Call for Submissions If you’d like a fresh look at your work, please join the queue by emailing your submission to me re the directions at the bottom of this post.
The Flogometer challenge: can you craft a first page that compels me to turn to the next page? Caveat: Please keep in mind that this is entirely subjective.
Note: all the Flogometer posts are here.
What's a first page in publishingland? In a properly formatted novel manuscript (double-spaced, 1-inch margins, 12-point type, etc.) there should be about 16 or 17 lines on the first page (first pages of chapters/prologues start about 1/3 of the way down the page). Directions for submissions are below.
A word about the line-editing in these posts: it’s “one-pass” editing, and I don’t try to address everything, which is why I appreciate the comments from the FtQ tribe. In a paid edit, I go through each manuscript three times.
Before you rip into today’s submission, consider this list of 6 vital storytelling ingredients from my book, Flogging the Quill, Crafting a Novel that Sells. While it's not a requirement that all of these elements must be on the first page, they can be, and I think you have the best chance of hooking a reader if they are.
Evaluate the submission—and your own first page—in terms of whether or not it includes each of these ingredients, and how well it executes them. The one vital ingredient not listed is professional-caliber writing because that is a must for every page, a given.
- Story questions
- Tension (in the reader, not just the characters)
Lexi has sent the first chapter of Ice Diaries, a work in progress.
Today is Monday, 23rd April 2018 (Nina maintains I have got a day ahead so it’s Sunday 22nd, but she is wrong.) This is the start of my new journal. I am going to write everything down, and by the time I get to the end of the book I’ll have made sense of the random things that have happened, and know what to do next.
Today no snow fell, the first time for months, and the sun shone in a brilliant blue sky. With luck there’ll be icicles, so much easier to melt than snow. Greg called, as he does most days, doing his rounds. He banged on the window, slid open the patio door and came in. I gave him a Mars bar. He put his bag on the kitchen counter and his gloves to warm over my wood burning stove while he ate it. The snow melted off his boots and pooled on the stone-effect tiles. I peered into the open top of his bag.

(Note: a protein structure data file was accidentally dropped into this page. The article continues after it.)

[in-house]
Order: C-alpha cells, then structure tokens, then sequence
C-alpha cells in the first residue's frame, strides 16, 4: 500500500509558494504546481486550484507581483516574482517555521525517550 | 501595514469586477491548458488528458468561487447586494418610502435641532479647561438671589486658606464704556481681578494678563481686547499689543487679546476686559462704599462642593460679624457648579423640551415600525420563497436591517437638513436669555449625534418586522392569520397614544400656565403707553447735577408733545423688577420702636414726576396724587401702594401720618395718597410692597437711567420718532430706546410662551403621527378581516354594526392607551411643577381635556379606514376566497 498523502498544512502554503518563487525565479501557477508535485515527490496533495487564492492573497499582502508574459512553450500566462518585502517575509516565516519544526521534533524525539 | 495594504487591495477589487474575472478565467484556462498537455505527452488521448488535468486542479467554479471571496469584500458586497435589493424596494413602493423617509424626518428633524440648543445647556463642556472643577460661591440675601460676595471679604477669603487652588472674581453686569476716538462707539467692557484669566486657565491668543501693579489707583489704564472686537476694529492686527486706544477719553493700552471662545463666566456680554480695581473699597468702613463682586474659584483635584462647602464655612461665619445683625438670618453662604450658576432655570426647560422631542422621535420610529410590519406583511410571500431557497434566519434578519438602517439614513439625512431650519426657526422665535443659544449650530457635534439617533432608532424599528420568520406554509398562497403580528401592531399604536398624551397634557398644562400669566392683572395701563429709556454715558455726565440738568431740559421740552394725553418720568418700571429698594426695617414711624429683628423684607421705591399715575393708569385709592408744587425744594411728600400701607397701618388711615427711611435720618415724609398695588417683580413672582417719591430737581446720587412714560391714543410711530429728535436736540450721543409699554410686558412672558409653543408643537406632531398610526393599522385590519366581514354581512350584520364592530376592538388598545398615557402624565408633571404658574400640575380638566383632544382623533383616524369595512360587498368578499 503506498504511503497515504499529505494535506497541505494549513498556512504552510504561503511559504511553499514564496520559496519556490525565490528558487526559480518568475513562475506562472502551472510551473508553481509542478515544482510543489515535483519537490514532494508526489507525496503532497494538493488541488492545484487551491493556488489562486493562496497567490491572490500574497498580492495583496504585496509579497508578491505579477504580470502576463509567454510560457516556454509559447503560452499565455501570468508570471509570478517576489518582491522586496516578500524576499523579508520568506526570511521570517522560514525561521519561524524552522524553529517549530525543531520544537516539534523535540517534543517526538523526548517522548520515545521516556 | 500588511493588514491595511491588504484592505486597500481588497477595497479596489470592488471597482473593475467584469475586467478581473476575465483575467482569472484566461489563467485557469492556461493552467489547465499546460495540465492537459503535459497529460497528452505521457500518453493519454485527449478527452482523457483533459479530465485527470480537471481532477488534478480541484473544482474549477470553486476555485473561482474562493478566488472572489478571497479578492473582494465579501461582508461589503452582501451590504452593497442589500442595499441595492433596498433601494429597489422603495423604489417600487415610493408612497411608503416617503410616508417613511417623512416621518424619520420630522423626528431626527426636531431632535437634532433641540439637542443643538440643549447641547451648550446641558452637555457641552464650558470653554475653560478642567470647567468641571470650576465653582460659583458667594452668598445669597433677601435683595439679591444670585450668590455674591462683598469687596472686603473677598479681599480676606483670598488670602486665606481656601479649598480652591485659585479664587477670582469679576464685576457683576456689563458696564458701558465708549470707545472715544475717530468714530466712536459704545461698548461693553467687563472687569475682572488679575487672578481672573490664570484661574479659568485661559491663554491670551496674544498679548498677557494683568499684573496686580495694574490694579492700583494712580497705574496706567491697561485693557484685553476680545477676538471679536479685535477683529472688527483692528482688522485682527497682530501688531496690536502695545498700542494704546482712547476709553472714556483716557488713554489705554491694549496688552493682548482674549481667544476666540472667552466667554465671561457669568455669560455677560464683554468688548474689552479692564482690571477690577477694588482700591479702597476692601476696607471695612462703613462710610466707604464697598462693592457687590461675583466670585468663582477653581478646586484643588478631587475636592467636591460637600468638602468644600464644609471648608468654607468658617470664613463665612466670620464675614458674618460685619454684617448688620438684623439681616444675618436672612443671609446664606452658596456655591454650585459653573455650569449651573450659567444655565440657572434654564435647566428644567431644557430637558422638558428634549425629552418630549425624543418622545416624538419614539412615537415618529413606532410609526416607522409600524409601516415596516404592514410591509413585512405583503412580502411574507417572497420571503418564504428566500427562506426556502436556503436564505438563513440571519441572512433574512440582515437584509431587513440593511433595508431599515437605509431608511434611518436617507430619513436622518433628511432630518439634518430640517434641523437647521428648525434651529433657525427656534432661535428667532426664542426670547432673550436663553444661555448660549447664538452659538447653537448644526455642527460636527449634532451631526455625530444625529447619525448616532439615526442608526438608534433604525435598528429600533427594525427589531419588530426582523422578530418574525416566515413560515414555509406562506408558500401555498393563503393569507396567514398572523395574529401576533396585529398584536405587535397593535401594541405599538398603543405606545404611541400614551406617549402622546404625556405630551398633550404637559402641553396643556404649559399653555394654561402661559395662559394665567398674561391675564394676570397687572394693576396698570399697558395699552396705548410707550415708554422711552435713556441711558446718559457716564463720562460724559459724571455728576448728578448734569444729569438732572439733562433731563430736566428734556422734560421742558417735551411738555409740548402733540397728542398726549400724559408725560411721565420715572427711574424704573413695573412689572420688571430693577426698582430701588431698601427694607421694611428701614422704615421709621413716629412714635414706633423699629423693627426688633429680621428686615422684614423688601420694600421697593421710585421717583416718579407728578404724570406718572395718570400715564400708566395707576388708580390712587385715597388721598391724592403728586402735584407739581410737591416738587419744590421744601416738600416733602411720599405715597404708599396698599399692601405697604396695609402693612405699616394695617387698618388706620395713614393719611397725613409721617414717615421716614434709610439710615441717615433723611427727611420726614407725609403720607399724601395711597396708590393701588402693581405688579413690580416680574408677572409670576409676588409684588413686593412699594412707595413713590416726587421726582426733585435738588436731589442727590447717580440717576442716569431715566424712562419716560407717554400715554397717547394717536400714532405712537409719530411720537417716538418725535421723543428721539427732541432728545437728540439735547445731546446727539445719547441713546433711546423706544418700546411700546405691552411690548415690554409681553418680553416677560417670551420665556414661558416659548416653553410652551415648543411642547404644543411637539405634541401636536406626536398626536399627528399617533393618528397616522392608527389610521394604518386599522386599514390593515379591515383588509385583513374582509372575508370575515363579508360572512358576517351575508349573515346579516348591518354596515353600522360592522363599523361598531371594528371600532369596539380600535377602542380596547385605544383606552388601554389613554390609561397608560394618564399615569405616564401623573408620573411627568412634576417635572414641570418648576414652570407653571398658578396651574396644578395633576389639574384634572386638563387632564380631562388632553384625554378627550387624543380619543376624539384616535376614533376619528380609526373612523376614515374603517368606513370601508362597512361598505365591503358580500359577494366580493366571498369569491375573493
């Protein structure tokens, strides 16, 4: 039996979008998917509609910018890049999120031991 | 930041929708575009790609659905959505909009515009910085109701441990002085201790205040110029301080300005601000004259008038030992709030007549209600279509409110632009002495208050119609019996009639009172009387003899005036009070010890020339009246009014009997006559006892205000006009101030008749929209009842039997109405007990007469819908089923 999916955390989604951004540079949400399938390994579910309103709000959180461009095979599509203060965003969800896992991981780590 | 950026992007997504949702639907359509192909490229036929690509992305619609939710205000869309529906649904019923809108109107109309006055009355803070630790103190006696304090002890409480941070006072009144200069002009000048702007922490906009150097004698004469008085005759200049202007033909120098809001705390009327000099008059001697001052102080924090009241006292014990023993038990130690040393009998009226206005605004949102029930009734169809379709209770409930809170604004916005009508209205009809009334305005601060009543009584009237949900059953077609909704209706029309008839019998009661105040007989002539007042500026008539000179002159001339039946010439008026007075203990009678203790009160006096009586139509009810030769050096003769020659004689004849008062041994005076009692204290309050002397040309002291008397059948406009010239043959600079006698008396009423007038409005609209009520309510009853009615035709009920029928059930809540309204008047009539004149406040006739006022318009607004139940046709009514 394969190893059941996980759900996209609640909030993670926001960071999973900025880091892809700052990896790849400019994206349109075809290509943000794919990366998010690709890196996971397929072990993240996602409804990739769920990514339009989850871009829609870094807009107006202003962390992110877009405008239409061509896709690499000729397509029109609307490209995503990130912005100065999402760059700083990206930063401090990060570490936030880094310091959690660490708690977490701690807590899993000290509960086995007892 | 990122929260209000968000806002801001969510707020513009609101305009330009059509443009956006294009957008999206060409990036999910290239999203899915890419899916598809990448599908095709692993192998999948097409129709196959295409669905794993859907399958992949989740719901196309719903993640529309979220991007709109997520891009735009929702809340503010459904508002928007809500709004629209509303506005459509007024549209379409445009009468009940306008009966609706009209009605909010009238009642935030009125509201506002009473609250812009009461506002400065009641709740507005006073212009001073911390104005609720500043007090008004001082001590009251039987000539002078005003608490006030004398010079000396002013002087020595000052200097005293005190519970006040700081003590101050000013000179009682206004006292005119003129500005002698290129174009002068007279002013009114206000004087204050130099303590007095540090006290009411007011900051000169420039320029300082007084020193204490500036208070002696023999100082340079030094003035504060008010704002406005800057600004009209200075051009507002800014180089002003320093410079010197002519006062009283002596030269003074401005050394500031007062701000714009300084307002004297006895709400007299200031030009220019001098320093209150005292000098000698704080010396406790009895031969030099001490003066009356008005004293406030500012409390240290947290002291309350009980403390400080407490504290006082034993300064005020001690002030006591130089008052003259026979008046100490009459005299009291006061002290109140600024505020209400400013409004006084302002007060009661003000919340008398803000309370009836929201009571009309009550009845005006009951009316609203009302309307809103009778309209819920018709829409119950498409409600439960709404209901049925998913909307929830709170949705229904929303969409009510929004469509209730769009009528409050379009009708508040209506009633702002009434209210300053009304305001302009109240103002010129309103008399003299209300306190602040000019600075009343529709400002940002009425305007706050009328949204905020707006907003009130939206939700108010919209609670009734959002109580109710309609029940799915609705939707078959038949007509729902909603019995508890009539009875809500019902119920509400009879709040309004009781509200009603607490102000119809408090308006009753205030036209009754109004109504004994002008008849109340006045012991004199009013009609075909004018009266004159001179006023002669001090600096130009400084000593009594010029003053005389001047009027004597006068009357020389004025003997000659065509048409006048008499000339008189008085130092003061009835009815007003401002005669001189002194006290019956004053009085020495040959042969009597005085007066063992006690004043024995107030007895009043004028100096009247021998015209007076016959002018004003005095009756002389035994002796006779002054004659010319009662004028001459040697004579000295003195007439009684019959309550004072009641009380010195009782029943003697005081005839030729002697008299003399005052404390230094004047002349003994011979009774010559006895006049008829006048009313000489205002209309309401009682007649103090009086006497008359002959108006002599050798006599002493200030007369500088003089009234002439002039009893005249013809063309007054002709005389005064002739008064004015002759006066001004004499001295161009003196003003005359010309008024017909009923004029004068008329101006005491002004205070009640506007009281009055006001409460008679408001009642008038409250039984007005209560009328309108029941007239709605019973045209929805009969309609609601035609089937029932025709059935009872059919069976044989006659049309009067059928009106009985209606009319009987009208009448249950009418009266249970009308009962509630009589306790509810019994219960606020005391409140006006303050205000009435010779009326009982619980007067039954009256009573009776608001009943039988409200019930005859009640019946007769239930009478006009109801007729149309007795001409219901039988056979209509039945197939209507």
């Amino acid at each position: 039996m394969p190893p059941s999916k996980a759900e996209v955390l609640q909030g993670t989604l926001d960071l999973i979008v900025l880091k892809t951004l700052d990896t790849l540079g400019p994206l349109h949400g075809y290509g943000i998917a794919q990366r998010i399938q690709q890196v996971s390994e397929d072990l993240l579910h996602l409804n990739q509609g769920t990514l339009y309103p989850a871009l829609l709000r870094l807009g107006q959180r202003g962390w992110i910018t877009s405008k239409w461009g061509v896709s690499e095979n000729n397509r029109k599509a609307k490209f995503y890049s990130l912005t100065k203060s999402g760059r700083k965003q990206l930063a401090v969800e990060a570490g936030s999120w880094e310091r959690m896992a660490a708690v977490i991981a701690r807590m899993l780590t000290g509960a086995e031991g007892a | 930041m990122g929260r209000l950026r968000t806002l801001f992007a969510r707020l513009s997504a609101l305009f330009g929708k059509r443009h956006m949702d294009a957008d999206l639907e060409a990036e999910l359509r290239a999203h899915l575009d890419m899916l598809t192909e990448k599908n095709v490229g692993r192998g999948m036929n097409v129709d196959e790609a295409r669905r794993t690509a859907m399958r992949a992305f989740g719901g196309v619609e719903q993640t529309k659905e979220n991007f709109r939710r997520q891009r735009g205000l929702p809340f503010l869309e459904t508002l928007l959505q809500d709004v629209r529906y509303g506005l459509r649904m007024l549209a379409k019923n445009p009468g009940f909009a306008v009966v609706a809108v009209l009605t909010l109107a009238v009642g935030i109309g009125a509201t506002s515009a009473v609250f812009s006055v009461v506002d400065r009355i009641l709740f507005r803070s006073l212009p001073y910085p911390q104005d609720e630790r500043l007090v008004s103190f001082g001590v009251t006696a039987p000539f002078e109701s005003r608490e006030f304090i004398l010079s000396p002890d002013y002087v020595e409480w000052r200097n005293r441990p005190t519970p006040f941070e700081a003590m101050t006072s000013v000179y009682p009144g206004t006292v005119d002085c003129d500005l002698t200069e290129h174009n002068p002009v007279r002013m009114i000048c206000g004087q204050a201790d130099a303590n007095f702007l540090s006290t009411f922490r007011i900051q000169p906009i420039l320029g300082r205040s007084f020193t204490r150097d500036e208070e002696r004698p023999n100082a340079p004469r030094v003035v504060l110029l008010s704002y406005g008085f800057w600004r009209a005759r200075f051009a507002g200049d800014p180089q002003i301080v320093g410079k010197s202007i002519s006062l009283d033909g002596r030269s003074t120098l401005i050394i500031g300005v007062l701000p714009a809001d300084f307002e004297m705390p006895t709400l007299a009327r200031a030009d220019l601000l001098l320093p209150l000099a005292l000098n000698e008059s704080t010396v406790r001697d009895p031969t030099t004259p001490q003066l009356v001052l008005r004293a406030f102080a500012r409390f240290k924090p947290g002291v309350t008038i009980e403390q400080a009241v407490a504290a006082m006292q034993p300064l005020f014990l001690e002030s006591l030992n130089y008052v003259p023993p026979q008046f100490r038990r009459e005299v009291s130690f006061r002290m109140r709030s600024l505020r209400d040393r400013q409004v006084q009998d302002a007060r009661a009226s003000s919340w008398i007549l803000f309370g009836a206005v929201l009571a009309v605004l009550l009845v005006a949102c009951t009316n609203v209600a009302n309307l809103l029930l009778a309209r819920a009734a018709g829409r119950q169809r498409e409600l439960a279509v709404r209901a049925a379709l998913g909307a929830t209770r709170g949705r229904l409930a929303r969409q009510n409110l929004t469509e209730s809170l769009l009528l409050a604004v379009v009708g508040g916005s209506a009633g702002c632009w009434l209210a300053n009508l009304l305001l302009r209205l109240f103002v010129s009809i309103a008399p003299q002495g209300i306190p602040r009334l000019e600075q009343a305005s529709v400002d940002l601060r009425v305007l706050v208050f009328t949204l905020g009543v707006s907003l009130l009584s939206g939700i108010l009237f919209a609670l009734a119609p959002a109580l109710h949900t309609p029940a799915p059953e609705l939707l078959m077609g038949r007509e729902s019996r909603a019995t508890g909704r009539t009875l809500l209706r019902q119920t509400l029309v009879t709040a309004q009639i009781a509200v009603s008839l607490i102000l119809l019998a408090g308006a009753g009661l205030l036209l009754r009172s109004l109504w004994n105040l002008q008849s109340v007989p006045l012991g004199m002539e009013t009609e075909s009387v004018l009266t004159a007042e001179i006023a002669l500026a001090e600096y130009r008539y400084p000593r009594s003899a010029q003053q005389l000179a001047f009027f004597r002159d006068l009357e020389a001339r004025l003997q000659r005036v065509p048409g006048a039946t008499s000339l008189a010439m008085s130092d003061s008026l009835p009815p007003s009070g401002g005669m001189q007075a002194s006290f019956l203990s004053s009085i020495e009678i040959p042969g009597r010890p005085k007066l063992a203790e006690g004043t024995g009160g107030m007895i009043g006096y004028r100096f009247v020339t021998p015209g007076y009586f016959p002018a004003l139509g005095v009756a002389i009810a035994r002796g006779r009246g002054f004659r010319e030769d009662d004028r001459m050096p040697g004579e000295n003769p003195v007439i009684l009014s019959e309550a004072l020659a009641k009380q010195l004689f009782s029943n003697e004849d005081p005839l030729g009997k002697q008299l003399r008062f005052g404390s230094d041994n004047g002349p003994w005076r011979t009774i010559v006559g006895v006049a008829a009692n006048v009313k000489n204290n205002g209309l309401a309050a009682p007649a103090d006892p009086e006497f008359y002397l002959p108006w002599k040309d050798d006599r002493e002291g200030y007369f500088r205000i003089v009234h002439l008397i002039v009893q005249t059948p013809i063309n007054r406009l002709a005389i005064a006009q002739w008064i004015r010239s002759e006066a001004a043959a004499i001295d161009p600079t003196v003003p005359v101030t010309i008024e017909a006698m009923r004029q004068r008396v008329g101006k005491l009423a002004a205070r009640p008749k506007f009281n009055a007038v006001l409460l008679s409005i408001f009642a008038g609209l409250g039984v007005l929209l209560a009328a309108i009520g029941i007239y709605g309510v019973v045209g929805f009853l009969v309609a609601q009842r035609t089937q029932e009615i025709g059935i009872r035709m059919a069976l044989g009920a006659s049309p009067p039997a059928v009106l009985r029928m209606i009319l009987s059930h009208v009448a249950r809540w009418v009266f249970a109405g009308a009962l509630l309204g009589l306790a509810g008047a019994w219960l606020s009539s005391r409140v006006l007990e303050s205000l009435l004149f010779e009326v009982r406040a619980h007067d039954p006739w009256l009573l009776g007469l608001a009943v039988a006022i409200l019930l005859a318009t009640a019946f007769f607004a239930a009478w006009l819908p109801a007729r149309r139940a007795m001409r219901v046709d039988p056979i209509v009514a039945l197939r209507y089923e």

“What’s that you’ve got there, Greg?” He took out an A4 notebook, black with a scarlet spine, and handed it to me. I opened it. Crisp off-white pages, with faint blue lines and a margin at the top. I had a sudden fancy to start a diary. I made him an offer. “A tin of sardines?”
Greg concentrated, his big moon face serious. He’s got the hang of bartering now, and enjoys it. “It’s new almost, nothing written in it. There was only some numbers on the first (snip)
I enjoy Lexi’s writing--so smooth and clean--and the voice is very likeable. But, for me, this opening—and, indeed, the chapter—was pretty much tension free. You wouldn’t know it from this opening page, but at this future time in her world the planet is buried under a hundred feet or so of snow. The patio the visitor steps onto is on the tenth floor of a high-rise (I’d try to work that in on the first page somehow).
He enters, they have a pleasant visit, barter for her new notebook, and leaves. No story questions raised. Then she visits friends, helps the woman deliver a baby, and then goes home. No story questions. At last, at the very end of the chapter, she sees something moving in this barren place on a moonlit night.
While the chapter sets the world nicely, a standard and necessary process in science fiction, it seems to me that it can be done while something happens to the character that raises story questions about her and what will happen to her next that will either get her out of trouble or into more. As it is, things are pretty placid in her life, and there are no threats on the horizon.
While I'd love to explore her world and the consequences of a few huddled groups of survivors with nothing but snow--even the trees are buried, and that must have consequences--I want to do it in the context of a character dealing with what's happening in her life that causes a struggle for survival. This first page needs to create a little anxiety in me, and it doesn’t.
For what it’s worth.
Submitting to the Flogometer:
Email the following in an attachment (.doc, .docx, or .rtf preferred, no PDFs):
- your title
- your complete 1st chapter or prologue plus 1st chapter
- Please format with double spacing, 12-point font Times New Roman font, 1-inch margins.
- Please include in your email permission to post it on FtQ.
- And, optionally, permission to use it as an example in a book if that's okay.
- If you’re in a hurry, I’ve done “private floggings,” $50 for a first chapter.
- If you rewrite while you wait for your turn, it’s okay with me to update the submission.
© 2012 Ray Rhamey